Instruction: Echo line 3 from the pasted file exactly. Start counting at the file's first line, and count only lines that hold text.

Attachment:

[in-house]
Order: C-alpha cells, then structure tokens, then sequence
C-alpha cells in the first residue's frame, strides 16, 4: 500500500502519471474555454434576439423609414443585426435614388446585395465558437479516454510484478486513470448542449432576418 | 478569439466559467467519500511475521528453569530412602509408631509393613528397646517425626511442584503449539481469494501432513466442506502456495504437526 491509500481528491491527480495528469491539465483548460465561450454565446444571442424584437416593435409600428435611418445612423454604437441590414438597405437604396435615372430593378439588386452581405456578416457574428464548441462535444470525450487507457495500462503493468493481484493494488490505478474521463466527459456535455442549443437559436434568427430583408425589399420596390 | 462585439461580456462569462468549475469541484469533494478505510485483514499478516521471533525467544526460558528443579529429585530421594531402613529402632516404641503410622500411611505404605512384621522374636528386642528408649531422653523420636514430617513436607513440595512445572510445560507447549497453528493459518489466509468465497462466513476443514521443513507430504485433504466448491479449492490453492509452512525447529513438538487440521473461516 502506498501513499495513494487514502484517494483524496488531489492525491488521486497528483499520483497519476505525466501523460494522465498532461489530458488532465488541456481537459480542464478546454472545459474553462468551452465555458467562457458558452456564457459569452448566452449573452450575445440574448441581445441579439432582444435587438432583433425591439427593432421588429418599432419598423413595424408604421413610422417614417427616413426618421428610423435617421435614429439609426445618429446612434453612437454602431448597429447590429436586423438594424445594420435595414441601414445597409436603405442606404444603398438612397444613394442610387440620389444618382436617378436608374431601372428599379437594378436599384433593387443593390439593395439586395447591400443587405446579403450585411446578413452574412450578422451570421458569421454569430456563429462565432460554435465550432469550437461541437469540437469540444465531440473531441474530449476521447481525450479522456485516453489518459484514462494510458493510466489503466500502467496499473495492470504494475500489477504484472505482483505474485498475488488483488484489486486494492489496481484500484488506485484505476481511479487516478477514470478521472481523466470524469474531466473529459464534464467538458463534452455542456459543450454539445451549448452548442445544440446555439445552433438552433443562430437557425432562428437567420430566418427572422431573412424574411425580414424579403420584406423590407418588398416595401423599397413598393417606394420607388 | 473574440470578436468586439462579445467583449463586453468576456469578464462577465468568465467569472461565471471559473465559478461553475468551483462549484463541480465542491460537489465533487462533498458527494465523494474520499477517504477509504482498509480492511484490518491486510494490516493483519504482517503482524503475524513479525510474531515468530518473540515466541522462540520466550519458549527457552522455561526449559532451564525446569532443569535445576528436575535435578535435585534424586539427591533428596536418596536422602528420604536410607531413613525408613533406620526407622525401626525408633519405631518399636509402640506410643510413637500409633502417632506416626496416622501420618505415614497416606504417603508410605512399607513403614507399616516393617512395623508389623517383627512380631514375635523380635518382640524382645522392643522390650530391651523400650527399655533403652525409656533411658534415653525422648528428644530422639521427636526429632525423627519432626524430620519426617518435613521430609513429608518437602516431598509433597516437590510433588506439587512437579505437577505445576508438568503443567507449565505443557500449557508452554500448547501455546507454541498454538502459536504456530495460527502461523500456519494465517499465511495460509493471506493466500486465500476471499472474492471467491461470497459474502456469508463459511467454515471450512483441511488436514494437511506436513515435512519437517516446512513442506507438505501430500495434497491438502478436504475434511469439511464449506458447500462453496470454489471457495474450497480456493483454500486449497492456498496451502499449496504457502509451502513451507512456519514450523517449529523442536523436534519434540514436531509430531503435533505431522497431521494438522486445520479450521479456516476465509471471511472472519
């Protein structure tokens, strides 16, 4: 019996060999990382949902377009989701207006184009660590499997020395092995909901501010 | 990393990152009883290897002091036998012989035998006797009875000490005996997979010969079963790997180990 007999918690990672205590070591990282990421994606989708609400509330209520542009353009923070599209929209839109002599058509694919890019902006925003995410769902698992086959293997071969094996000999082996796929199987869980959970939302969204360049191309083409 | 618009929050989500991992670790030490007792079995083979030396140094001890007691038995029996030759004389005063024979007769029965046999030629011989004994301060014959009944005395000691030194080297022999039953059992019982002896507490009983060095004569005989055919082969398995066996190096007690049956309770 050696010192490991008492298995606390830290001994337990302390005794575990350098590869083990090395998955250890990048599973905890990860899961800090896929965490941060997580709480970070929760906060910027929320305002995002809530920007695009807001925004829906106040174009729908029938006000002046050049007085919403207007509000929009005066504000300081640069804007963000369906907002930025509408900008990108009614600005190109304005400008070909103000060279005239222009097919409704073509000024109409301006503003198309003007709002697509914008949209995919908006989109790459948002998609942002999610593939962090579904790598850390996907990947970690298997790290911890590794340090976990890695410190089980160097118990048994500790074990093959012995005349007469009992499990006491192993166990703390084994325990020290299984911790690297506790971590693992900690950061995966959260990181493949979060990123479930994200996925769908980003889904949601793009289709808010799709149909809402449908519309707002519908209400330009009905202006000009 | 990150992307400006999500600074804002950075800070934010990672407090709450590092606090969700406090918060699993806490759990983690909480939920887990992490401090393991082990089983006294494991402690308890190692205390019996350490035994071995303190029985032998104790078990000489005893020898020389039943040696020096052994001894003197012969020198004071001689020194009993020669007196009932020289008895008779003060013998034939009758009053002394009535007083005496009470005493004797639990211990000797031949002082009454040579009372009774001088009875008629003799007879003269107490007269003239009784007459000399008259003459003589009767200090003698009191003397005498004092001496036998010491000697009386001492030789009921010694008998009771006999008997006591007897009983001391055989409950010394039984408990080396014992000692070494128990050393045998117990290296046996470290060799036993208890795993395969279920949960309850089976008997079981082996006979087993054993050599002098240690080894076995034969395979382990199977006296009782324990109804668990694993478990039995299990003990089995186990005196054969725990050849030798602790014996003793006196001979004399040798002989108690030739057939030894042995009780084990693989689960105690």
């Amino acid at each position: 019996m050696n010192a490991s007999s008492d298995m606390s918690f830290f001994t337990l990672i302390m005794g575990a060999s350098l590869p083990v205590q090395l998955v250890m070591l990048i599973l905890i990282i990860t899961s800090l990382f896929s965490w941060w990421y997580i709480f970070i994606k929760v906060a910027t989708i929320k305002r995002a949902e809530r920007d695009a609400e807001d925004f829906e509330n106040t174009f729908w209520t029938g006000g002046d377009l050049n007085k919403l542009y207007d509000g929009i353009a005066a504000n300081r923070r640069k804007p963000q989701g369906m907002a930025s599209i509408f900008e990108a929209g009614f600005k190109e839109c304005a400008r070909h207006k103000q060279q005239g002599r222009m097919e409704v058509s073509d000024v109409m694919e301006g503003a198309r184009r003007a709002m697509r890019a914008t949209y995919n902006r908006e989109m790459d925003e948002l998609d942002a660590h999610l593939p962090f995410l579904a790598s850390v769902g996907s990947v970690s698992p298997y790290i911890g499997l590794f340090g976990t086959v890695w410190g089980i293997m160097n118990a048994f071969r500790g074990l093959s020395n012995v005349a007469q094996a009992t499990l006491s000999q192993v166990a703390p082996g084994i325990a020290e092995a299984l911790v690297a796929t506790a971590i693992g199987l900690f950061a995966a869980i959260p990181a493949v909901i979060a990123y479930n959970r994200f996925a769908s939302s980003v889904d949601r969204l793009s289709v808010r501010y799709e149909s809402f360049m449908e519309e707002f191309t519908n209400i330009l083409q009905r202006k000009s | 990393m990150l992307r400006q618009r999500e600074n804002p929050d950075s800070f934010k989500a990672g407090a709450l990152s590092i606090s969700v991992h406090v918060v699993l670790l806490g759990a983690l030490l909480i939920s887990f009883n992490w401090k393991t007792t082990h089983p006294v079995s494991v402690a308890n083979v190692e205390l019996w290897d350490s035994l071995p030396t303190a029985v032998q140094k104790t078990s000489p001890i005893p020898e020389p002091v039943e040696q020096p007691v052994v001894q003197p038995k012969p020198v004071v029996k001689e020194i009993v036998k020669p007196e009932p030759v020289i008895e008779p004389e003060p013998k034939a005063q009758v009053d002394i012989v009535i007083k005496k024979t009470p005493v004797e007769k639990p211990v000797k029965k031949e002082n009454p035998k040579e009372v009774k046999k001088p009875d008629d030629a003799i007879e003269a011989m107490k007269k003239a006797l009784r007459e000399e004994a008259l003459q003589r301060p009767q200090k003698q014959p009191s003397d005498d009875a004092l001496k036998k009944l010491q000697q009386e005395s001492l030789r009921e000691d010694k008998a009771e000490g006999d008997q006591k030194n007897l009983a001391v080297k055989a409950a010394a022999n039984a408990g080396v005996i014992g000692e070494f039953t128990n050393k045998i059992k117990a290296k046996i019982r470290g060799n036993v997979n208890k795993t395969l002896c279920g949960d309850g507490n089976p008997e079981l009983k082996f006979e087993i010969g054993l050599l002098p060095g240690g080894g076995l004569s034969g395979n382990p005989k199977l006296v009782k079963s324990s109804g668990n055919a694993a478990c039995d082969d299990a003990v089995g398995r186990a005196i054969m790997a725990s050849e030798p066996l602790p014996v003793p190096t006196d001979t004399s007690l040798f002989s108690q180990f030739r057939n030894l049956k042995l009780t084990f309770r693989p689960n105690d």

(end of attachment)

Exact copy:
C-alpha cells in the first residue's frame, strides 16, 4: 500500500502519471474555454434576439423609414443585426435614388446585395465558437479516454510484478486513470448542449432576418 | 478569439466559467467519500511475521528453569530412602509408631509393613528397646517425626511442584503449539481469494501432513466442506502456495504437526 491509500481528491491527480495528469491539465483548460465561450454565446444571442424584437416593435409600428435611418445612423454604437441590414438597405437604396435615372430593378439588386452581405456578416457574428464548441462535444470525450487507457495500462503493468493481484493494488490505478474521463466527459456535455442549443437559436434568427430583408425589399420596390 | 462585439461580456462569462468549475469541484469533494478505510485483514499478516521471533525467544526460558528443579529429585530421594531402613529402632516404641503410622500411611505404605512384621522374636528386642528408649531422653523420636514430617513436607513440595512445572510445560507447549497453528493459518489466509468465497462466513476443514521443513507430504485433504466448491479449492490453492509452512525447529513438538487440521473461516 502506498501513499495513494487514502484517494483524496488531489492525491488521486497528483499520483497519476505525466501523460494522465498532461489530458488532465488541456481537459480542464478546454472545459474553462468551452465555458467562457458558452456564457459569452448566452449573452450575445440574448441581445441579439432582444435587438432583433425591439427593432421588429418599432419598423413595424408604421413610422417614417427616413426618421428610423435617421435614429439609426445618429446612434453612437454602431448597429447590429436586423438594424445594420435595414441601414445597409436603405442606404444603398438612397444613394442610387440620389444618382436617378436608374431601372428599379437594378436599384433593387443593390439593395439586395447591400443587405446579403450585411446578413452574412450578422451570421458569421454569430456563429462565432460554435465550432469550437461541437469540437469540444465531440473531441474530449476521447481525450479522456485516453489518459484514462494510458493510466489503466500502467496499473495492470504494475500489477504484472505482483505474485498475488488483488484489486486494492489496481484500484488506485484505476481511479487516478477514470478521472481523466470524469474531466473529459464534464467538458463534452455542456459543450454539445451549448452548442445544440446555439445552433438552433443562430437557425432562428437567420430566418427572422431573412424574411425580414424579403420584406423590407418588398416595401423599397413598393417606394420607388 | 473574440470578436468586439462579445467583449463586453468576456469578464462577465468568465467569472461565471471559473465559478461553475468551483462549484463541480465542491460537489465533487462533498458527494465523494474520499477517504477509504482498509480492511484490518491486510494490516493483519504482517503482524503475524513479525510474531515468530518473540515466541522462540520466550519458549527457552522455561526449559532451564525446569532443569535445576528436575535435578535435585534424586539427591533428596536418596536422602528420604536410607531413613525408613533406620526407622525401626525408633519405631518399636509402640506410643510413637500409633502417632506416626496416622501420618505415614497416606504417603508410605512399607513403614507399616516393617512395623508389623517383627512380631514375635523380635518382640524382645522392643522390650530391651523400650527399655533403652525409656533411658534415653525422648528428644530422639521427636526429632525423627519432626524430620519426617518435613521430609513429608518437602516431598509433597516437590510433588506439587512437579505437577505445576508438568503443567507449565505443557500449557508452554500448547501455546507454541498454538502459536504456530495460527502461523500456519494465517499465511495460509493471506493466500486465500476471499472474492471467491461470497459474502456469508463459511467454515471450512483441511488436514494437511506436513515435512519437517516446512513442506507438505501430500495434497491438502478436504475434511469439511464449506458447500462453496470454489471457495474450497480456493483454500486449497492456498496451502499449496504457502509451502513451507512456519514450523517449529523442536523436534519434540514436531509430531503435533505431522497431521494438522486445520479450521479456516476465509471471511472472519